The introduction of a new technology, such as a human enhancement may induce apprehension and concern among the general public. Social media enable individuals to find information and share their insights and concerns regarding new technologies. This results in an abundance of viewpoints that guides the individual's acceptance and decision-making. A relevant question for this special issue is to what extent attitudes toward human enhancement technologies are influenced by online cues that signal the views of other people without obvious relevant expertise, such as online comments (social proof). An online experiment focusing on the enhancement of human health and the functioning of the human body through the application of nanotechnology in food was conducted. The study investigated to what extent social proof impacted views on the application of nanotechnology in food. The valence of comments on a fake Facebook image with four comments was manipulated (positive, negative, mixed). A representative sample of Dutch Internet users (n = 289) completed the study. Perceptions, feelings, behavior, and information need were measured. Results showed that comment valence had a significant effect on risk perception, benefit perception and attitude: the more positive the comments read by the participants, the lower risk perception, the higher benefit perception and the more positive the attitude toward nanodesigned food. Significant interaction effects of initial feelings of dread and comment valence were further found for risk perception and willingness to buy. In contrast, there were no significant interactions of initial feelings of optimism and comment valence. Implications for risk communication regarding human enhancement technologies are discussed.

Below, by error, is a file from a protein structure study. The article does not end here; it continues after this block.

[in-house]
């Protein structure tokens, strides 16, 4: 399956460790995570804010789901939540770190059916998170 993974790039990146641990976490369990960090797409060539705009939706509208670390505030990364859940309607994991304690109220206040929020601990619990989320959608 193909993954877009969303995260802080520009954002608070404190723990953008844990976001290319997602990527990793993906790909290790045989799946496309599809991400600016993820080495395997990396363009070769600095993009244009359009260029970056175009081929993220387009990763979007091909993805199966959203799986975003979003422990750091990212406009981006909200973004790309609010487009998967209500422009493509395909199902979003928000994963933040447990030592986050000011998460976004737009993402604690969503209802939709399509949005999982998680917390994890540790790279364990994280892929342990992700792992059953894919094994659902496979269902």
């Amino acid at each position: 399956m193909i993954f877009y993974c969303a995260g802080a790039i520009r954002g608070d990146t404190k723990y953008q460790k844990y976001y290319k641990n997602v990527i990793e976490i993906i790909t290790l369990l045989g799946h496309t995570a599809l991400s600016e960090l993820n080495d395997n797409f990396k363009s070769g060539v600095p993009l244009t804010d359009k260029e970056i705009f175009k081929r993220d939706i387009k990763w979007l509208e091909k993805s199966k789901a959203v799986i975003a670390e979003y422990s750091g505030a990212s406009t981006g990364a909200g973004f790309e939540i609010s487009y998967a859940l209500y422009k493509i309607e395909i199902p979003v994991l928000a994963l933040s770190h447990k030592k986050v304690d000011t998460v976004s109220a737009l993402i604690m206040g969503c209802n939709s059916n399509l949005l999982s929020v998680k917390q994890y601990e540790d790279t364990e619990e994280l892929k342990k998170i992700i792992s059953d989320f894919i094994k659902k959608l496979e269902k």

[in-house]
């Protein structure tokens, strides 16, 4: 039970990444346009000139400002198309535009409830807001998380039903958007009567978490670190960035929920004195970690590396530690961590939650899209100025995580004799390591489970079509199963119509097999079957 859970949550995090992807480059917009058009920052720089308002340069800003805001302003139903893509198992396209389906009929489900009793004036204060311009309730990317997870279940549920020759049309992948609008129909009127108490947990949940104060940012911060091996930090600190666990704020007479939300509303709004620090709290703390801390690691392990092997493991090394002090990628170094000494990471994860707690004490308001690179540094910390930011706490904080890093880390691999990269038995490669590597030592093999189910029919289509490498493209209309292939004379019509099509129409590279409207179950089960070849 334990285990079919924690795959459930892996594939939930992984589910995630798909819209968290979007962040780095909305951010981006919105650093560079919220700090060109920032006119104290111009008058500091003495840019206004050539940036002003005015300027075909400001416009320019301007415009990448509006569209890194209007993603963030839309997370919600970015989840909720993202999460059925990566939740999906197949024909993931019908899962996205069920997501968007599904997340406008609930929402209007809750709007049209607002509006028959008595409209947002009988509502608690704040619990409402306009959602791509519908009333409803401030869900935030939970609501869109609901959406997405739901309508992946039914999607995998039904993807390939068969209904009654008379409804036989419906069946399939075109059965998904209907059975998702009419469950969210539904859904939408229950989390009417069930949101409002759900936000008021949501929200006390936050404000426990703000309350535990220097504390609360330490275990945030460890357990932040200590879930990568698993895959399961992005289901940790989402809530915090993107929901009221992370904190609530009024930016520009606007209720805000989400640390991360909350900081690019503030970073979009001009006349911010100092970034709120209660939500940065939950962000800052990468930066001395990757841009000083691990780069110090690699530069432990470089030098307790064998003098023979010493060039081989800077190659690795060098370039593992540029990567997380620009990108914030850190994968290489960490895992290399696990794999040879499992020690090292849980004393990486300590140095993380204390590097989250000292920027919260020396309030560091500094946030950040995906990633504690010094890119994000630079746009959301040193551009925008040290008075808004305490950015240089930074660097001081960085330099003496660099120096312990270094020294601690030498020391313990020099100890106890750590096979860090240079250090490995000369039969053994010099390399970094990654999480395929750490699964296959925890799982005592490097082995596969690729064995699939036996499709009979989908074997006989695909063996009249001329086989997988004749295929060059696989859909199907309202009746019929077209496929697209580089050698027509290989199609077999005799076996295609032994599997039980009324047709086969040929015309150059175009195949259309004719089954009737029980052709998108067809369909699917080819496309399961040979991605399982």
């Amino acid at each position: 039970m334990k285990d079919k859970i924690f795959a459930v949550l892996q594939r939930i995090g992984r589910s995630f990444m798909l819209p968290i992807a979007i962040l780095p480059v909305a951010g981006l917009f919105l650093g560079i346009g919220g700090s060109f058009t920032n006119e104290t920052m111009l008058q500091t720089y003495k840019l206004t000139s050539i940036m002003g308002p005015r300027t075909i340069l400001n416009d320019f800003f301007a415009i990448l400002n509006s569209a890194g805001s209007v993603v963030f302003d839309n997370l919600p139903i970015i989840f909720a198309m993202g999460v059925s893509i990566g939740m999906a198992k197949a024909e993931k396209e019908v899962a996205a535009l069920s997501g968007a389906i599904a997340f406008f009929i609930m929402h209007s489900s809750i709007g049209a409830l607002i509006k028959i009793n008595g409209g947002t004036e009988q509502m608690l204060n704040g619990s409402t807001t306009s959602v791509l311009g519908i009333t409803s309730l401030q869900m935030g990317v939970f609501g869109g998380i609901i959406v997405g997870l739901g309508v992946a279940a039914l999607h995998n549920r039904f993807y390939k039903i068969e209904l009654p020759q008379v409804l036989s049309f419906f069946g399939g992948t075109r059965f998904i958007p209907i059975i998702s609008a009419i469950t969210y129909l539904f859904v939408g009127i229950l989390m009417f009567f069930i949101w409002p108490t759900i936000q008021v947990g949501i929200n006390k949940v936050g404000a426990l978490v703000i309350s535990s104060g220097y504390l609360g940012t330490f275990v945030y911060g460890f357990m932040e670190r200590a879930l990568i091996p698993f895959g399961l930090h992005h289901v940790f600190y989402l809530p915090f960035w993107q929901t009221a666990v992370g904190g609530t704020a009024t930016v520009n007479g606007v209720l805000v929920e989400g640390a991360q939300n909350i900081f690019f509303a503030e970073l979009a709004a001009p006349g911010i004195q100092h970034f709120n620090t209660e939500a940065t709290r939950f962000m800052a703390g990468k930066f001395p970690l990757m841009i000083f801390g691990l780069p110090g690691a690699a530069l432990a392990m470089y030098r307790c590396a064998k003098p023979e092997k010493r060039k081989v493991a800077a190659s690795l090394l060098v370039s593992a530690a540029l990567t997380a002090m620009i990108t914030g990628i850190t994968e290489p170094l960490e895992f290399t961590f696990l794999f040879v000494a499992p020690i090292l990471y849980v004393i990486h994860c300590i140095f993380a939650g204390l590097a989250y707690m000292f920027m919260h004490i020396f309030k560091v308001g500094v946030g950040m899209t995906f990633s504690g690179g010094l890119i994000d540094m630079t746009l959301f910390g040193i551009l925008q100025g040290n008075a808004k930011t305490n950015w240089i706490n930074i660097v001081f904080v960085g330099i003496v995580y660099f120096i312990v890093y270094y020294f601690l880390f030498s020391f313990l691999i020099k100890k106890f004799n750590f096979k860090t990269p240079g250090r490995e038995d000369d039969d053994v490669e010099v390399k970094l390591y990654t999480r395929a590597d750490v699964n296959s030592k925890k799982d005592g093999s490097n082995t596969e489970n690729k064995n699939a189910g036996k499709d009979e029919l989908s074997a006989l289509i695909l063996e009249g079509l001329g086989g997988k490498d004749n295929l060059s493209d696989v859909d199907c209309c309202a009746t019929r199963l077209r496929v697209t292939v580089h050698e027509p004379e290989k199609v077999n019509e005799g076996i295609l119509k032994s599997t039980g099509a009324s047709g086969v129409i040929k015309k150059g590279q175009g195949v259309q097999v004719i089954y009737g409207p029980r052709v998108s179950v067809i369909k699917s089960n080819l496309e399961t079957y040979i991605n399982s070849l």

- affect heuristic, attitude, benefit perception, Facebook, human enhancement technology, information processing, nanotechnology in food, risk perception, social proof, willingness to buy